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Why Are 13 People Dead If GM Knew About Ignition Problem 10 Years Ago?

Premshree Pilai

Premshree Pilai

That’s the question that Rep. Fred Upton, R-Mich., is asking after GM issued a massive recall of 1.6 million vehicles.

A problem with the ignition systems can cause those affected cars to turn off while still traveling at high speed, meaning safety features such as air bags can fail. The recall applies to older cars from model years 2003-2007.

Both GM and the National Highway Traffic Safety Administration are investigating why both seem to have ignored complaints from vehicle owners.

According to Reuters, the ignition problem has been blamed in the deaths of 13 people.

Upton, whose Energy committee is going to investigate, has a particular interest in this case, not just as a representative from GM’s home state, but as the sponsor of the TREAD Act.

The Detroit Free Press explains:

Upton was an author of the Transportation Recall Enhancement, Accountability, and Documentation (TREAD) Act, which was passed in 2000 after the Ford Firestone crisis. The TREAD Act allows for civil or criminal penalties against automakers that fail to respond efficiently to safety defects.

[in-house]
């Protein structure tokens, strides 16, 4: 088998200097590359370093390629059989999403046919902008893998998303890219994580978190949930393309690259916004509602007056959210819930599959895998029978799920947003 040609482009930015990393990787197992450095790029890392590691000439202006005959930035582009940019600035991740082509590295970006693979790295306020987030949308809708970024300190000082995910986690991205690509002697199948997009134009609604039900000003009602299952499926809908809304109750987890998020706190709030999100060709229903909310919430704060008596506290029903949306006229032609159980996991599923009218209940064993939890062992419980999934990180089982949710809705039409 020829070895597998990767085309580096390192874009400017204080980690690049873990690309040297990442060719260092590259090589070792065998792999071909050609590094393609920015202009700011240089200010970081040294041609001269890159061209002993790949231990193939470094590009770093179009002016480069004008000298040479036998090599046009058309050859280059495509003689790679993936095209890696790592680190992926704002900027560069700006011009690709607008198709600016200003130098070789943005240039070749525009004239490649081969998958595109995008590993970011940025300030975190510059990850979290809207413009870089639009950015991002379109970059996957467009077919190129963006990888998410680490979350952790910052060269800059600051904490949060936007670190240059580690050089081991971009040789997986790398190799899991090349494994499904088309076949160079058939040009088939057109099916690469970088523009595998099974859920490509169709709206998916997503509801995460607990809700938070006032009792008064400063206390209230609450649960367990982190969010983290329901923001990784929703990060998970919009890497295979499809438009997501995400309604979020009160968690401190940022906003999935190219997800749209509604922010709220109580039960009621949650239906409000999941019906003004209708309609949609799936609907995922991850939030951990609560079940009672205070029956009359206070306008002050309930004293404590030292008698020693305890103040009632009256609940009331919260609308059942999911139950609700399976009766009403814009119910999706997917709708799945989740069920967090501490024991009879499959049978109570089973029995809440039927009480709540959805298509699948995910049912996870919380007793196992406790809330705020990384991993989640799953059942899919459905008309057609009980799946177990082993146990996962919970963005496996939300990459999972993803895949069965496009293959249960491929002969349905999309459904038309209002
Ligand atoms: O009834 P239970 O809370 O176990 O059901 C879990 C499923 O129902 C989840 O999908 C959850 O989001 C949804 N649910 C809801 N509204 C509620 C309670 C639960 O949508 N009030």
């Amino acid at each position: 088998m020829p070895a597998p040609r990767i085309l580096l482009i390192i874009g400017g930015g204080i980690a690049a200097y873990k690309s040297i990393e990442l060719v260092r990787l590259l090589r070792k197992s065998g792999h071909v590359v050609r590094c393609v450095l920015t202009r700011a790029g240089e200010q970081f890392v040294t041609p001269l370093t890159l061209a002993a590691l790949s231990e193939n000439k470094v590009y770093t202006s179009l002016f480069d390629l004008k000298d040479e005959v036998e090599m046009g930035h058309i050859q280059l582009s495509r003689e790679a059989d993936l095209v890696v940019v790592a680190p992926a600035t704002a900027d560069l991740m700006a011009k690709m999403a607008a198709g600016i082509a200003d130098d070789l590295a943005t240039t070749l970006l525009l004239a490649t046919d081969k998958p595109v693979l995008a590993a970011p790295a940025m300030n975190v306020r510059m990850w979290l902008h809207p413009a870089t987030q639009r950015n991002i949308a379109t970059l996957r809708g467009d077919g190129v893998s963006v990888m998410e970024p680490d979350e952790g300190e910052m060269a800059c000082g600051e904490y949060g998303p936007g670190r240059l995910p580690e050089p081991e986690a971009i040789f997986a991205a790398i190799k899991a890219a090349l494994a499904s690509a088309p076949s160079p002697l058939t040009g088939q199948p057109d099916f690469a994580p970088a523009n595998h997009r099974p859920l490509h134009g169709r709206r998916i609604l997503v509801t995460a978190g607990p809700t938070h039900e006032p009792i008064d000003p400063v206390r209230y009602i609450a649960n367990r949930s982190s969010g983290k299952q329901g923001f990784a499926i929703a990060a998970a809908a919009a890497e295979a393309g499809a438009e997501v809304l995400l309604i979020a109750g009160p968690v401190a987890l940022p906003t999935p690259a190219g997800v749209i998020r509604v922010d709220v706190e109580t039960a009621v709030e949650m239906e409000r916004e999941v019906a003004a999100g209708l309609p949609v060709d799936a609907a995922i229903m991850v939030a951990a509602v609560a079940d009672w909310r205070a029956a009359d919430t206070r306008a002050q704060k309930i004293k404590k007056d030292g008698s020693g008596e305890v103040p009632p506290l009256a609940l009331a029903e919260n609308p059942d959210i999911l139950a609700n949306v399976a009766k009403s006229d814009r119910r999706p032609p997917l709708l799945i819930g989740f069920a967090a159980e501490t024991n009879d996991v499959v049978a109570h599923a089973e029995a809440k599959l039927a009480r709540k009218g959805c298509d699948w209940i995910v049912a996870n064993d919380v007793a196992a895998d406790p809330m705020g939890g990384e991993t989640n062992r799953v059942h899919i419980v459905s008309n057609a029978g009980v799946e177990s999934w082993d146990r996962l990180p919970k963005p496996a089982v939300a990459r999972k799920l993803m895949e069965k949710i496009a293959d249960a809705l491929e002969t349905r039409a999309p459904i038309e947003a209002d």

“Significant questions need to be answered,” Upton said in a statement late Monday. “Did the company or regulators miss something that could have flagged these problems sooner? If the answer is yes, we must learn how and why this happened, and then determine whether this system of reporting and analyzing complaints that Congress created to save lives is being implemented and working as the law intended.”

— Posted by Peter Z. Scheer

Peter Z. Scheer
Managing Editor
Peter Scheer grew up in the newspaper business, spending family vacations with his mother at newspaper editors' conferences, enjoying daycare in editorial departments and begrudgingly reviewing his father's…
Peter Z. Scheer

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